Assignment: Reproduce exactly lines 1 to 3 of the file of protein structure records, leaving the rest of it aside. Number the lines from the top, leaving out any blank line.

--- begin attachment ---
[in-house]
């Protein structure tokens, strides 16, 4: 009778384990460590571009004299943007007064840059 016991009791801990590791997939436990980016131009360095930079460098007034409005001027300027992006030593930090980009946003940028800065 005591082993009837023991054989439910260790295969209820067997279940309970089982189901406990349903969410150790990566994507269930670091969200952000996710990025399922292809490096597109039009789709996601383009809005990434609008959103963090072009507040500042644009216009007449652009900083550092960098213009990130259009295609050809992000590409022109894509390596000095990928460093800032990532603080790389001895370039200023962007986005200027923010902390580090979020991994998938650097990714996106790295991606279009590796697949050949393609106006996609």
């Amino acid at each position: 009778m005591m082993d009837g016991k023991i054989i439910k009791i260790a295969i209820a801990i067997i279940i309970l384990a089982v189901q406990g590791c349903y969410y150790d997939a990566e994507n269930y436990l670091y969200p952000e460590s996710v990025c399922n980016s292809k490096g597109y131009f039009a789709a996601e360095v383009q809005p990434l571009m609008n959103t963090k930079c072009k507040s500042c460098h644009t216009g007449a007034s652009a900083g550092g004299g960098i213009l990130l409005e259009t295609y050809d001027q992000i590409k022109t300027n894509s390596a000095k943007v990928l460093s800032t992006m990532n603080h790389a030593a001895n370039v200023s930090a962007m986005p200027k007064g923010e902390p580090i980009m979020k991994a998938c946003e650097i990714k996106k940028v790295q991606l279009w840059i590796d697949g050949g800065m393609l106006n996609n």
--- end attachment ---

[in-house]
């Protein structure tokens, strides 16, 4: 009778384990460590571009004299943007007064840059 016991009791801990590791997939436990980016131009360095930079460098007034409005001027300027992006030593930090980009946003940028800065 005591082993009837023991054989439910260790295969209820067997279940309970089982189901406990349903969410150790990566994507269930670091969200952000996710990025399922292809490096597109039009789709996601383009809005990434609008959103963090072009507040500042644009216009007449652009900083550092960098213009990130259009295609050809992000590409022109894509390596000095990928460093800032990532603080790389001895370039200023962007986005200027923010902390580090979020991994998938650097990714996106790295991606279009590796697949050949393609106006996609």
């Amino acid at each position: 009778m005591m082993d009837g016991k023991i054989i439910k009791i260790a295969i209820a801990i067997i279940i309970l384990a089982v189901q406990g590791c349903y969410y150790d997939a990566e994507n269930y436990l670091y969200p952000e460590s996710v990025c399922n980016s292809k490096g597109y131009f039009a789709a996601e360095v383009q809005p990434l571009m609008n959103t963090k930079c072009k507040s500042c460098h644009t216009g007449a007034s652009a900083g550092g004299g960098i213009l990130l409005e259009t295609y050809d001027q992000i590409k022109t300027n894509s390596a000095k943007v990928l460093s800032t992006m990532n603080h790389a030593a001895n370039v200023s930090a962007m986005p200027k007064g923010e902390p580090i980009m979020k991994a998938c946003e650097i990714k996106k940028v790295q991606l279009w840059i590796d697949g050949g800065m393609l106006n996609n």